Adam Hembree

Adam Hembree is a PhD candidate in English at The University of Melbourne. He received his BA in English and Italian Studies from the University of Notre Dame (USA) and his MA in English from Villanova University. His primary area of interest is early modern English drama, particularly the art and practice of playing.

Adam’s MA research focused on stage villainy and monstrosity in Shakespeare’s Othello and Richard III. His current project, ‘Reading Strange Matters: The Magic Word in Early Modern Drama’, examines the discursive parallels between stage action and magical or occult arts. The project is supervised by Dr David McInnis and Prof. Stephanie Trigg. His critical interests include the philosophy of language, etymology, affect theory, theological and literary constructions of evil, and the intersections of performance studies with gender/queer theory and ecocriticism.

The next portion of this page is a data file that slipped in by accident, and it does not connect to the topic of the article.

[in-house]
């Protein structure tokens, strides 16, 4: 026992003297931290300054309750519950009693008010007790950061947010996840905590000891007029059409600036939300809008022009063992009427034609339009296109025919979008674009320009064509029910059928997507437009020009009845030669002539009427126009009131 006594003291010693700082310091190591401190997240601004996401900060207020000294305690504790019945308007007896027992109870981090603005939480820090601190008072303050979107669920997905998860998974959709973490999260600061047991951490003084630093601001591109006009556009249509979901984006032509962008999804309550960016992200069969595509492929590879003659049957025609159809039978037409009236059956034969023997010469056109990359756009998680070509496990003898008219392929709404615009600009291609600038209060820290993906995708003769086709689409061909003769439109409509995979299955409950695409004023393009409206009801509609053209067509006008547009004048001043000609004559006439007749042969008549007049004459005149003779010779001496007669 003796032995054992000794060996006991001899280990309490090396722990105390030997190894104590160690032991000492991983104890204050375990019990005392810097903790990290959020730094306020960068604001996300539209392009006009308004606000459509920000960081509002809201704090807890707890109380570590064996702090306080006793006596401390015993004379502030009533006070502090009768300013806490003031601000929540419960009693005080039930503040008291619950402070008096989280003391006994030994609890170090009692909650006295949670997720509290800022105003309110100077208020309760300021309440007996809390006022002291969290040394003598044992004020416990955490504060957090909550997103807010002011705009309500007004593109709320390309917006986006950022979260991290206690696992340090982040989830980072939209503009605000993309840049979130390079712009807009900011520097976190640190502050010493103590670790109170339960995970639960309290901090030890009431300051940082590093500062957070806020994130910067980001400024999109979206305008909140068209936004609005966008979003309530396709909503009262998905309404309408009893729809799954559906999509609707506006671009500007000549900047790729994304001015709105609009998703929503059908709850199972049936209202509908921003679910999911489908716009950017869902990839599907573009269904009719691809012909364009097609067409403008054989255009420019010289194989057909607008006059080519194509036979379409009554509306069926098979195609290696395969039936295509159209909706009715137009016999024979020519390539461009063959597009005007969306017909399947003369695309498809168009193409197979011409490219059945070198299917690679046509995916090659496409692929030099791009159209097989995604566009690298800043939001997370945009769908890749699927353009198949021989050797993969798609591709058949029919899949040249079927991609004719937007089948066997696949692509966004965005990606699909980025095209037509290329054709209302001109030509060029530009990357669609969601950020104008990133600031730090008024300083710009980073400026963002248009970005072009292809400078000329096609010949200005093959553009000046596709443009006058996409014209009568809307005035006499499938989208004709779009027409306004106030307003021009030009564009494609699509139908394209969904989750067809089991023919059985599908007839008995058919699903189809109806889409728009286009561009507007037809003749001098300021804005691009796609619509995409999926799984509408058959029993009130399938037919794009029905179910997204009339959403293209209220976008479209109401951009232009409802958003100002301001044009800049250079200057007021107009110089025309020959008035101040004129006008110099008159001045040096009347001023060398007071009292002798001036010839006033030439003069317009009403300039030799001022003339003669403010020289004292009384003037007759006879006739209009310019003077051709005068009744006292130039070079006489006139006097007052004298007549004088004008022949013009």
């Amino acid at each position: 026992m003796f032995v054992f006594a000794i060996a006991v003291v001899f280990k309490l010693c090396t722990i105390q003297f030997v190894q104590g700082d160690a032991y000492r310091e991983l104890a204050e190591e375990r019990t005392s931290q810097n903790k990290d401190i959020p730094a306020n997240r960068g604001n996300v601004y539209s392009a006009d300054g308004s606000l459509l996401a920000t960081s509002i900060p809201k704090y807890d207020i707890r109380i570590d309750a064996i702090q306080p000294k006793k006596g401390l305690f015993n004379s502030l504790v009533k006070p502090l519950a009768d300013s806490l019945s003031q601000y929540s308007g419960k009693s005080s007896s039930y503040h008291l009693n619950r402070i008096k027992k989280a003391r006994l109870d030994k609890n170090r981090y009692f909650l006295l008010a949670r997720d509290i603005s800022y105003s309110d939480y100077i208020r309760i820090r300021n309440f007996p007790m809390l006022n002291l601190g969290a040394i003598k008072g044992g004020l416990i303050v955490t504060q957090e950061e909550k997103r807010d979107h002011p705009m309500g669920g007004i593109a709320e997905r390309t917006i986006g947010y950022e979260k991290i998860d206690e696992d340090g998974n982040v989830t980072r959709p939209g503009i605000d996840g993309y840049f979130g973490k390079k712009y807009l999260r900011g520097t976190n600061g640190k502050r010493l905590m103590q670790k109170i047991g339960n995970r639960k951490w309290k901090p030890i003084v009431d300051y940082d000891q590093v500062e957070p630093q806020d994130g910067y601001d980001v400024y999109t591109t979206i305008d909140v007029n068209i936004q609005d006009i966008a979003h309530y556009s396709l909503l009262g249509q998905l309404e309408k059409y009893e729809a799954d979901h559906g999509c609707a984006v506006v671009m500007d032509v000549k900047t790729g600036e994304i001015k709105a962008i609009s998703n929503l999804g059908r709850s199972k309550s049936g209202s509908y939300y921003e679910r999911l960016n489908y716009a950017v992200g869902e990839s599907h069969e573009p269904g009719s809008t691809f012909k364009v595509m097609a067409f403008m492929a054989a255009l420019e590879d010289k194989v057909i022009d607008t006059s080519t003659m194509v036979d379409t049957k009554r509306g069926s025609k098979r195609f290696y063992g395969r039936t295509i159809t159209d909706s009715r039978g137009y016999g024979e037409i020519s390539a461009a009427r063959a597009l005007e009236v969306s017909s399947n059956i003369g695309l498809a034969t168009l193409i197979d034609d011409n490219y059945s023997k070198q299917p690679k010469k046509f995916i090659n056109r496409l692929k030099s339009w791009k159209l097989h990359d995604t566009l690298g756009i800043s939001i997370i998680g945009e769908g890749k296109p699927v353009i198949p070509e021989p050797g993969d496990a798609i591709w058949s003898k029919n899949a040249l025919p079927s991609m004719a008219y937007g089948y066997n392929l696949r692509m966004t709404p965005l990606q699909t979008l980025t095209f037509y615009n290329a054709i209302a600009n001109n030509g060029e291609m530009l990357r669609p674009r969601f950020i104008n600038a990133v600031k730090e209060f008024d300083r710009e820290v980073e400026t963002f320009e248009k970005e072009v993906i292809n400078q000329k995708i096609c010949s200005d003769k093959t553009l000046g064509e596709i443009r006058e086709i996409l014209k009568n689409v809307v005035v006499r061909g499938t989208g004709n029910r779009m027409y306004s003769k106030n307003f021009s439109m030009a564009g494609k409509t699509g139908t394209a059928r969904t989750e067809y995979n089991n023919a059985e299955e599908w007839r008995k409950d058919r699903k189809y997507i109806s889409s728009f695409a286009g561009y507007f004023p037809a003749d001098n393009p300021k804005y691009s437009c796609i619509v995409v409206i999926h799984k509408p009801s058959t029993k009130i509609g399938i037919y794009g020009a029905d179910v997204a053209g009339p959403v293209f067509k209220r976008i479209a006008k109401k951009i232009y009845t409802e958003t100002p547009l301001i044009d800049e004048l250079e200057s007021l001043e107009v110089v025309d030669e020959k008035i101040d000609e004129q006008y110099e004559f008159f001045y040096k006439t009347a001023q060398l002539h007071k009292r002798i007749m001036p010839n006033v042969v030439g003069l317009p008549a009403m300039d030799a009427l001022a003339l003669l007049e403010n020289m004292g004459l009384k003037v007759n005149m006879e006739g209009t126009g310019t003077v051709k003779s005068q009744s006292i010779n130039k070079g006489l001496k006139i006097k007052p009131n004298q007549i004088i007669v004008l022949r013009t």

Adam also performs and teaches improvisational theatre, and is a co-founder of Soothplayers: Completely Improvised Shakespeare.

Contact

hembreea@student.unimelb.edu.au
Academia.edu
Soothplayers

Research

Reading Strange Matters: The Magic Word in Early Modern Drama

Selected Presentations

Conference Paper: ‘Lexical Feeling: Language as Emotional Technology’, Third International Conference of the ARC Centre of Excellence for the History of Emotions ‘The Future of Emotions/Conversations Without Borders’, The University of Western Australia, 14–15 June 2018.

Conference Panel Paper: ‘“All her martyred signs”: Signified Suffering and Embodied Metaphor, in panel ‘Shakespeare and Gesture’, Shakespeare Association of America 46th Annual Meeting, Los Angeles, USA, 28–31 March 2018.

Selected Publications

Hembree, A. ‘Canting Queer Ken: Stage Magic and the Edge of Knowledge’. In On the Edge of Early Modern English Drama, edited by Mark Houlahan and Aidan Norrie. Medieval Institute Publications, forthcoming 2020.

Hembree, A. ‘“Let us have a play extempore”: Shakespeare and Spontaneous Narrative’. In Shakespeare and Narrative, edited by J. F. Bernard. Ohio State University Press, forthcoming 2019.